From “Rhetorical” to “Juridical”: Human Rights Instruments Addressing Climate Change Based on the Development of Environmental Rights

Research output: Contribution to conferencePaper


With lexical, moral, and pragmatic values, the human rights discourse is often believed to be a powerful response to climate change, the global concern of our humanity, at least at a rhetorical level. However, the enticing arguments on ‘rights as trumps’ may oversimplify the relatively complicated climate issue. Although climate change has implications for the enjoyment of a series of human rights, such as the right to life, food, water, health, housing, and self-determination, not all infringements amount to the breach of legal obligations. In this light, utilising the traditional human rights instruments to address climate change seems to be trapped in dilemma.

By reaffirming the common ground shared by human rights and the environment, and illustrating environment-related rights adopted in national constitutions, regional tribunals, international documents, this research argues that the emerging and evolving environmental rights, including an explicit substantive right to a healthy environment, as well as procedural environmental rights like access to information, participation, and justice, have achieved the status of customary international law, which can contribute to the legal redress of climate challenges. States thus have positive obligations to regulate environmental/climate risks, enforce environmental/climate laws, and disclose environmental/climate information. In this way, with the development of environmental rights, the human rights instruments to address climate change, the biggest environmental challenge in our generation, can be not merely ‘rhetorical’, but more fundamentally, ‘juridical’.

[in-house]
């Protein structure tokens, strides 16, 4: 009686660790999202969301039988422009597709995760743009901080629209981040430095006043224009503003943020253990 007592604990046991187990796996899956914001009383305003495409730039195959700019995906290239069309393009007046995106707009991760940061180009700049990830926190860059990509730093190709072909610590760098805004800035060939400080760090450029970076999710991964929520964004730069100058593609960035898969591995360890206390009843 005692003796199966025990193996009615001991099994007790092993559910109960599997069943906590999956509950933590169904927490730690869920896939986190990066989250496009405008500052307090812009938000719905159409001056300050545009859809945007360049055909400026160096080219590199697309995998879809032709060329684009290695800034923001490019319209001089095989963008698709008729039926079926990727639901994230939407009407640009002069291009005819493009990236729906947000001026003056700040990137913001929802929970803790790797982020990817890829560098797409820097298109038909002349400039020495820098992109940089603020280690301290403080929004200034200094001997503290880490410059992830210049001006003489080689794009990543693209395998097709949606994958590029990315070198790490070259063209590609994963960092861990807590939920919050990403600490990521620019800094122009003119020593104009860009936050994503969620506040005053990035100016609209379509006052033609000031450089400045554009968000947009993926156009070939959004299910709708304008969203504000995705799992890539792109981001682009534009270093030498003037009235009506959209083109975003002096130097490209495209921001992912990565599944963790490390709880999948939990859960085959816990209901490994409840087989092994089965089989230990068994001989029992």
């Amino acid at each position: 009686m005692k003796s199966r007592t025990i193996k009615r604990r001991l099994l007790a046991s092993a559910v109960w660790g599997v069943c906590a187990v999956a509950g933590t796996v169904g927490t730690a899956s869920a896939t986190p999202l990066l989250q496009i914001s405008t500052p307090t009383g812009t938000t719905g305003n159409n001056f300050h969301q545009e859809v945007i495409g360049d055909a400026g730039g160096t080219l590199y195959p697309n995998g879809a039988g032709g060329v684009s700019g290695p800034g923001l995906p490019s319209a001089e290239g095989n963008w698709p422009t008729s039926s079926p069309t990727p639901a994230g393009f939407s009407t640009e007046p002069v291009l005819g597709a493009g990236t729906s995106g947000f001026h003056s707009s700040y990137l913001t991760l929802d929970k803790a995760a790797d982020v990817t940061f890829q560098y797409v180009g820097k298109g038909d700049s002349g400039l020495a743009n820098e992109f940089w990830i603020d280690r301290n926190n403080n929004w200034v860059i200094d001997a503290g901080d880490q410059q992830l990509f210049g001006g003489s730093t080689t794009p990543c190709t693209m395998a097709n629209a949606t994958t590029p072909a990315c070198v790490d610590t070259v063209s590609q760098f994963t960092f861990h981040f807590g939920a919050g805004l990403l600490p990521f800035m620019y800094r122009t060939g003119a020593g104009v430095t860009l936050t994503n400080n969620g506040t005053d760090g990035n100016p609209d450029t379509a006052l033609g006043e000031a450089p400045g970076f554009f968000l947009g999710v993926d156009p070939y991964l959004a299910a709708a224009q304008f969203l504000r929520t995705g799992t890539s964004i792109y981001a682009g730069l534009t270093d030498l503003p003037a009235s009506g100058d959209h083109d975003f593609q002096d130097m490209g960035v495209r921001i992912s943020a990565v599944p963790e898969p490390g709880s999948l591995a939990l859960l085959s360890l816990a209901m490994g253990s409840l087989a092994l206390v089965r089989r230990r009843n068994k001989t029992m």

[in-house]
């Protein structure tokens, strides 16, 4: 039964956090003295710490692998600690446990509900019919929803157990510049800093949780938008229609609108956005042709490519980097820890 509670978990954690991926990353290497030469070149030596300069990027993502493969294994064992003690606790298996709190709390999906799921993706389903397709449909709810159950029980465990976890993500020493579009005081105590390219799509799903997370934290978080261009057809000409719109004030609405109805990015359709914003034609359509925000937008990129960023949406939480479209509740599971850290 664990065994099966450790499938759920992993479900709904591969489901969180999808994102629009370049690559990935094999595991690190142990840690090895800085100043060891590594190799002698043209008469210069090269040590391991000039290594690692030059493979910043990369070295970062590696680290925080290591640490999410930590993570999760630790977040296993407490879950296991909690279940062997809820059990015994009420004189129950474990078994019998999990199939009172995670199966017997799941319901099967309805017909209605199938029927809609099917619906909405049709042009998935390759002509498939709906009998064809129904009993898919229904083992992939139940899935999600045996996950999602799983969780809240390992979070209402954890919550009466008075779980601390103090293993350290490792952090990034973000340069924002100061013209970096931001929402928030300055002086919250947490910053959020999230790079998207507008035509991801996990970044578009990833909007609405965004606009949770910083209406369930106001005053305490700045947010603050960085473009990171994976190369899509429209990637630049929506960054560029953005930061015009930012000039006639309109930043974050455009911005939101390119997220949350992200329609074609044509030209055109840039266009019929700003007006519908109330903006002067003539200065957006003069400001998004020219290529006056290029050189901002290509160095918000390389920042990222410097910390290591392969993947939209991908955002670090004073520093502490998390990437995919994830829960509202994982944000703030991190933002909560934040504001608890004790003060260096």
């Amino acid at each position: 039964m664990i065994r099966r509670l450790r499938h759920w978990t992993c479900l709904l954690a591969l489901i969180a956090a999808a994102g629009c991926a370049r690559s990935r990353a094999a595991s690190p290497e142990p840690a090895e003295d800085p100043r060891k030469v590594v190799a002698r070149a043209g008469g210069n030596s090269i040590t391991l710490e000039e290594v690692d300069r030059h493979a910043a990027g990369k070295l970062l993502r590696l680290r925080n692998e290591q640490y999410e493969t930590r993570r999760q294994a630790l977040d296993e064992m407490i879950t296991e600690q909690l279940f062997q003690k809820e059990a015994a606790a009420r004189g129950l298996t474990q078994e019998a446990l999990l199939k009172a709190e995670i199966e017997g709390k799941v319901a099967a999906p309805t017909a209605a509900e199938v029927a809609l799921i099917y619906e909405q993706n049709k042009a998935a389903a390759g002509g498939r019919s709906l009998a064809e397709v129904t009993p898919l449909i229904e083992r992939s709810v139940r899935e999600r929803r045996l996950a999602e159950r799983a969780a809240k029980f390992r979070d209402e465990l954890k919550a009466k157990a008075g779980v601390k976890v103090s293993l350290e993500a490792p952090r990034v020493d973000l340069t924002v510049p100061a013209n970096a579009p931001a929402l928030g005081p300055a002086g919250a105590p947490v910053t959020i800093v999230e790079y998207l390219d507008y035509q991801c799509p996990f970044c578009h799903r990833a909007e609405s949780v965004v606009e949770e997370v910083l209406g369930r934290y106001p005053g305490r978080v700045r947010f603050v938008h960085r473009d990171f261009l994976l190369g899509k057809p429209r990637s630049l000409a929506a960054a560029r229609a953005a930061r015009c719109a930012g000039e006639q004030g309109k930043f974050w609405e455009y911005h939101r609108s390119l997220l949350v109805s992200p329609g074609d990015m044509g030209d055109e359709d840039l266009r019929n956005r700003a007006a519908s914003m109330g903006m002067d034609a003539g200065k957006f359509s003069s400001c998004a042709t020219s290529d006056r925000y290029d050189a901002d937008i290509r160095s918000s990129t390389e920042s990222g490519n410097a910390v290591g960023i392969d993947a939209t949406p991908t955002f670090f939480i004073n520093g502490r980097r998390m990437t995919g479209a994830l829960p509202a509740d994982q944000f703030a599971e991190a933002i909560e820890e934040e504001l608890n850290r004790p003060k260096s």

Original languageEnglish
Publication statusPublished - 3 Dec 2020
EventQueen's University of Belfast Law Student Research Network Symposium - Belfast, United Kingdom
Duration: 3 Dec 2020 → …


ConferenceQueen's University of Belfast Law Student Research Network Symposium
Country/TerritoryUnited Kingdom
Period3/12/20 → …

Cite this